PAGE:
Vulnerabilities in America’s critical infrastructure are forcing the federal government to rethink its response to cyberattacks, a top cybersecurity adviser to President Biden acknowledged Wednesday.
Anne Neuberger, deputy national security adviser for cyber and emerging technology, told an Aspen Institute security forum that the federal government knows there are “gaps in security across our critical infrastructure” when responding to hostile cyber activity such as hacks and ransomware attacks.
She emphasized that the gaps represented one factor and not a limitation on the menu of options the federal government examines when considering how to answer a cyberattacker.
“The most effective way to address ransomware and other disruptive cyber activity coming from within a country’s borders is within that country’s leadership — shaping their expectations and shaping their calculations,” said Ms. Neuberger told the forum. “And I think you’ve seen the president doing that in a very thoughtful way across his personal engagements, the engagements he has built across our country’s inter-agencies and also in that approach both from national resilience, engaging allies and partners and making clear that other options will be considered as well.”
Mr. Biden’s critics have urged more forceful retaliatory attacks on cyberattackers, but Ms. Neuberger said the administration is focused on keeping the nation safe in cyberspace and thinking of the “long game.”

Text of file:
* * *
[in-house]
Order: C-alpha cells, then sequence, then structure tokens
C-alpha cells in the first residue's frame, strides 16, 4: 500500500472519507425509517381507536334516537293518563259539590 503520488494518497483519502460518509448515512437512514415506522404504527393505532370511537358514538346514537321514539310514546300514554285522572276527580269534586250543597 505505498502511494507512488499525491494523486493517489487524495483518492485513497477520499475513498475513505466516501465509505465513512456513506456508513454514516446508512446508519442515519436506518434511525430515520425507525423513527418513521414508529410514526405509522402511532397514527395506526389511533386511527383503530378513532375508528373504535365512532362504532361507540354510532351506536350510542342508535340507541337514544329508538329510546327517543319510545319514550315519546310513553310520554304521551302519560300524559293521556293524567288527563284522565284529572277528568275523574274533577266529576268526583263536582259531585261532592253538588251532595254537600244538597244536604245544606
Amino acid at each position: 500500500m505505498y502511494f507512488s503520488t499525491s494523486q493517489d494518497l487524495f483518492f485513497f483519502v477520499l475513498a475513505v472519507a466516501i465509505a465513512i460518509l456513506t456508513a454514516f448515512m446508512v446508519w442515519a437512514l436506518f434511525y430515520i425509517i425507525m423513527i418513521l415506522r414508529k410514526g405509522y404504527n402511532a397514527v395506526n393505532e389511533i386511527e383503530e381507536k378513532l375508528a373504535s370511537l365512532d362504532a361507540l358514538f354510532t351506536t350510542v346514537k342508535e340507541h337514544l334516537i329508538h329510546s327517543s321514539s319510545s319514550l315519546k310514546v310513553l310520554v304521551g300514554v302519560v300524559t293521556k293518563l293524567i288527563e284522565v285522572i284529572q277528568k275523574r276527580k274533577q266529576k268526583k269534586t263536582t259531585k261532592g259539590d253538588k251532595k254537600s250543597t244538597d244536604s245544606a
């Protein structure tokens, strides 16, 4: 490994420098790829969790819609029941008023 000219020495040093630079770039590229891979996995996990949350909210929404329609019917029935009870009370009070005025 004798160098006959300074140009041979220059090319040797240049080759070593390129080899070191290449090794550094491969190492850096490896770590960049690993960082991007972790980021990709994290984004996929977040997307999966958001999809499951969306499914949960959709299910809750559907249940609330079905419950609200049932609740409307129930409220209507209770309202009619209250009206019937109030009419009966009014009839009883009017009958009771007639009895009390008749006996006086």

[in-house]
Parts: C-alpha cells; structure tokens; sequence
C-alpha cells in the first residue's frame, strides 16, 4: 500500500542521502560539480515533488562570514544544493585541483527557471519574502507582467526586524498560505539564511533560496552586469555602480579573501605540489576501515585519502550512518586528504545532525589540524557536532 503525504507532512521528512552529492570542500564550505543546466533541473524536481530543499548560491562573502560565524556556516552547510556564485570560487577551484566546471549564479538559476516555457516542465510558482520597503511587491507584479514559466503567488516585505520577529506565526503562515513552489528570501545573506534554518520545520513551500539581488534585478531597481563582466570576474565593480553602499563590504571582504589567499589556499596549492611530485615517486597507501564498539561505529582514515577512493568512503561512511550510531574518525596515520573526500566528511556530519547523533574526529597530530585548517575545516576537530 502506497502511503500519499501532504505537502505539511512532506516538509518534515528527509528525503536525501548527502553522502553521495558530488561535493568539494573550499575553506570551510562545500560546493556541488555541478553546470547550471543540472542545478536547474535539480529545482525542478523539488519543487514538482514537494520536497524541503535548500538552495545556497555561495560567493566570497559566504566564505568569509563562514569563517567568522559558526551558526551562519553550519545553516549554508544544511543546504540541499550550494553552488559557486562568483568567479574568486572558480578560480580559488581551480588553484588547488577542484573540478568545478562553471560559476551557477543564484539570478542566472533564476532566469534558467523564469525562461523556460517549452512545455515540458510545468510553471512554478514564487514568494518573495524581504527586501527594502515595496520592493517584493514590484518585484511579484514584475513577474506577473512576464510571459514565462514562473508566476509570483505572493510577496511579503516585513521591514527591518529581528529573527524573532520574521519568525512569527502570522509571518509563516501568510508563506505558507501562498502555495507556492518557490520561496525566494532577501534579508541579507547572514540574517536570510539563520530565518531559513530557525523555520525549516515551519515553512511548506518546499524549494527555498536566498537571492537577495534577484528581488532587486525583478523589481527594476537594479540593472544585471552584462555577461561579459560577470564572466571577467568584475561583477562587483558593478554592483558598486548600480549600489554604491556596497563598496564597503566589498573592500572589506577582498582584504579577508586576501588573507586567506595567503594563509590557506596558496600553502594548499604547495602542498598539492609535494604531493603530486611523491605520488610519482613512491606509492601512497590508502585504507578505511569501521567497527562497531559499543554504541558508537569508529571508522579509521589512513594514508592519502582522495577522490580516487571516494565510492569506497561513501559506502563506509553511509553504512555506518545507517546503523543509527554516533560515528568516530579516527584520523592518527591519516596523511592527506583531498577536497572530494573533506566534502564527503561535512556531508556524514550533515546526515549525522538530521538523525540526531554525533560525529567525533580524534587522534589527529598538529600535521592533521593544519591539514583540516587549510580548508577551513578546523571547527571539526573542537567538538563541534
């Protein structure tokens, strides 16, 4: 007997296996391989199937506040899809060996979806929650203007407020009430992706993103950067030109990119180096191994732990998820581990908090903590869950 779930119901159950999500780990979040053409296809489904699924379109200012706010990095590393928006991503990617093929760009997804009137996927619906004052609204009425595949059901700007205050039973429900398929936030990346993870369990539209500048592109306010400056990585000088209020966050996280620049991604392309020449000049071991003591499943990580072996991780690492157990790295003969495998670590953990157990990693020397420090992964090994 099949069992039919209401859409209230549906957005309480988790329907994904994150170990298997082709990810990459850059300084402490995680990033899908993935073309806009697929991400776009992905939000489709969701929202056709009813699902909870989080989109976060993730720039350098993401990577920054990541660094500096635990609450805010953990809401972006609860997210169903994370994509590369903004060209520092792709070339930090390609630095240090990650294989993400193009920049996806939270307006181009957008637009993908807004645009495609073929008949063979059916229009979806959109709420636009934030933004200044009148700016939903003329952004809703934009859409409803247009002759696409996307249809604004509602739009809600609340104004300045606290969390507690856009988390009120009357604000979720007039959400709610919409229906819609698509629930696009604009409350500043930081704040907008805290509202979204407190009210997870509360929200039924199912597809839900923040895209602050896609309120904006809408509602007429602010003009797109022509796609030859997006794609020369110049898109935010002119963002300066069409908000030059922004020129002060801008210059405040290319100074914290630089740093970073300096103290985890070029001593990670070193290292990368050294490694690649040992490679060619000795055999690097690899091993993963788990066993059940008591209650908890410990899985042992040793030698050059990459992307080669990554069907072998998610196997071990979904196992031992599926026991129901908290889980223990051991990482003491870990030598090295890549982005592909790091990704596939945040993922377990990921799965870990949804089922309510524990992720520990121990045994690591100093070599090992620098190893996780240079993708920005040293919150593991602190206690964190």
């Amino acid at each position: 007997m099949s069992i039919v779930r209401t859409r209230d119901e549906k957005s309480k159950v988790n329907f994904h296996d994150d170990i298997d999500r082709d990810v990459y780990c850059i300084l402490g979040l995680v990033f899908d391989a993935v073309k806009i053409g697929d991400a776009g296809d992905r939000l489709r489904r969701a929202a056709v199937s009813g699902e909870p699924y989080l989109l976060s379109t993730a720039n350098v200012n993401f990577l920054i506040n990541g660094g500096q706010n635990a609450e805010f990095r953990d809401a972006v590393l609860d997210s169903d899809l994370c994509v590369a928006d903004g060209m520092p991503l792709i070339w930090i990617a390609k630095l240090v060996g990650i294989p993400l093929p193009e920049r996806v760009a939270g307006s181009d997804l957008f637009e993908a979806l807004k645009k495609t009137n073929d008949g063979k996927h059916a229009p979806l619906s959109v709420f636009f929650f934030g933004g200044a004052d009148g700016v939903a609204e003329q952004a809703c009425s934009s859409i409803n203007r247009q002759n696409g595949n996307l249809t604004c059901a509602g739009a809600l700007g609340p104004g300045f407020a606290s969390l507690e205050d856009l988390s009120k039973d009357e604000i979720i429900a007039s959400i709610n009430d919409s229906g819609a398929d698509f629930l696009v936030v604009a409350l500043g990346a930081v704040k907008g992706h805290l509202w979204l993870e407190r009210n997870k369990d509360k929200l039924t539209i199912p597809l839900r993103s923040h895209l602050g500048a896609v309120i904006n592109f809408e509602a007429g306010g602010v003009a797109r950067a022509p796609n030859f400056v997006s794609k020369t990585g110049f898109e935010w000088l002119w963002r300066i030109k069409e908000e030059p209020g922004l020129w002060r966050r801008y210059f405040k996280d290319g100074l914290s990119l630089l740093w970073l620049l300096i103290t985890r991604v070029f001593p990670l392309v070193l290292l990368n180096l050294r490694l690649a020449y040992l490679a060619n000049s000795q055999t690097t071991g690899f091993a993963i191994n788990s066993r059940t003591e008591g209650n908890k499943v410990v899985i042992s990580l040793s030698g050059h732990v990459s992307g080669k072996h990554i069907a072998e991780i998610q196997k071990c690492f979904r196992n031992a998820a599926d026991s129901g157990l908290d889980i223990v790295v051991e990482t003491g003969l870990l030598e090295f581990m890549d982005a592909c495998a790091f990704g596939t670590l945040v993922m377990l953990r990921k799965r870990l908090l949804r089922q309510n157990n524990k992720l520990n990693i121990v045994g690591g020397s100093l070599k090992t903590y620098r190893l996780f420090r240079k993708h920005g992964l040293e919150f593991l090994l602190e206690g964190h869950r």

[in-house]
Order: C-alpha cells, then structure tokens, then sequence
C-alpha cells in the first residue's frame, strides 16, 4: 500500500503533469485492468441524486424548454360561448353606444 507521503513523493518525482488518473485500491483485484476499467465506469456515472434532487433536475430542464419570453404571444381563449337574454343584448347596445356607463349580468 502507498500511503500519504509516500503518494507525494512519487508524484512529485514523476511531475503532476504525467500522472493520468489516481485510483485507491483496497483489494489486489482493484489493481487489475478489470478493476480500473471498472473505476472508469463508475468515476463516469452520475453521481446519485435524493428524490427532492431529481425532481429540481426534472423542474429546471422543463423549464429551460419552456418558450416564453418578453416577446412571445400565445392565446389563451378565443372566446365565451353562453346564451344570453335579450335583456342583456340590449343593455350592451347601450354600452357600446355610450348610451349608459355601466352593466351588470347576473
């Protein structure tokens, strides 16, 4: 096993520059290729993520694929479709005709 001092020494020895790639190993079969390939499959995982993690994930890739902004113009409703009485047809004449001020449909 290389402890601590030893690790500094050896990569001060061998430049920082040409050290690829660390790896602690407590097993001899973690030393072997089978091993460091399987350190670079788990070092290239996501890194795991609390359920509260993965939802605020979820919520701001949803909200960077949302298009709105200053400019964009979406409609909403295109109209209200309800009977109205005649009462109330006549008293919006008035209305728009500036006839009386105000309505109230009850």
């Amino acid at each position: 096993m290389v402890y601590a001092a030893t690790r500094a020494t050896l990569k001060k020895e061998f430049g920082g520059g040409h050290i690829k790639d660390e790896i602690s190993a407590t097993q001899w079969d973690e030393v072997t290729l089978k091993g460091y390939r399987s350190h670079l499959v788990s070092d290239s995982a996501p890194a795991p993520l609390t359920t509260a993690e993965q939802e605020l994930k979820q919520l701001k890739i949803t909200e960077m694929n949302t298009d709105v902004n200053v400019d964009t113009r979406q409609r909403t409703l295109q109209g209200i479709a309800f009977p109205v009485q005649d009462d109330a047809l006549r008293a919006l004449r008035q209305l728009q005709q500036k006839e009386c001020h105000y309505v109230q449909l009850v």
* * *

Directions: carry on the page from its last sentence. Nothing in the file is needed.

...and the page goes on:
She said the government intends to accomplish its cyberspace goals through developing international norms, deterrence by denial to domestic systems, and ensuring the government can defend itself.
Mr. Biden has repeatedly warned Russian President Vladimir Putin this summer that there would be consequences for cyberattacks on critical infrastructure and disruptive actions in cyberspace, which U.S. officials have said originated from inside Russia.
Even some of Mr. Biden’s Democratic allies in Congress have grown frustrated with the Biden administration’s cyber strategy and approach to critical infrastructure attacks. Last week, Sen. Sheldon Whitehouse, Rhode Island Democrat, chastised the federal government over what he said was its failure to get key players to take cybersecurity seriously and confront what he called the lack of “real standards” for security.
In June, Mr. Whitehouse and Sen. Steve Daines, Montana Republican, proposed a bill directing the Department of Homeland Security to study the benefits and risks of authorizing private entities to take offensive cyber actions.
While the federal government debates the right response to attacks on critical infrastructure, Ms. Neuberger indicated that she thought Mr. Biden’s message that critical infrastructure was off-limits had been heard by potential adversaries.
She pointed to reported comments of BlackMatter, a new cybercriminal group and potential successor to ransomware gangs that have hit critical infrastructure. According to the cyber intelligence company Recorded Future, BlackMatter has pledged not to target certain industries, including critical infrastructure.
“We think we’re seeing a commitment and we will look to see the actions that follow up on that commitment,” said Ms. Neuberger of BlackMatter.
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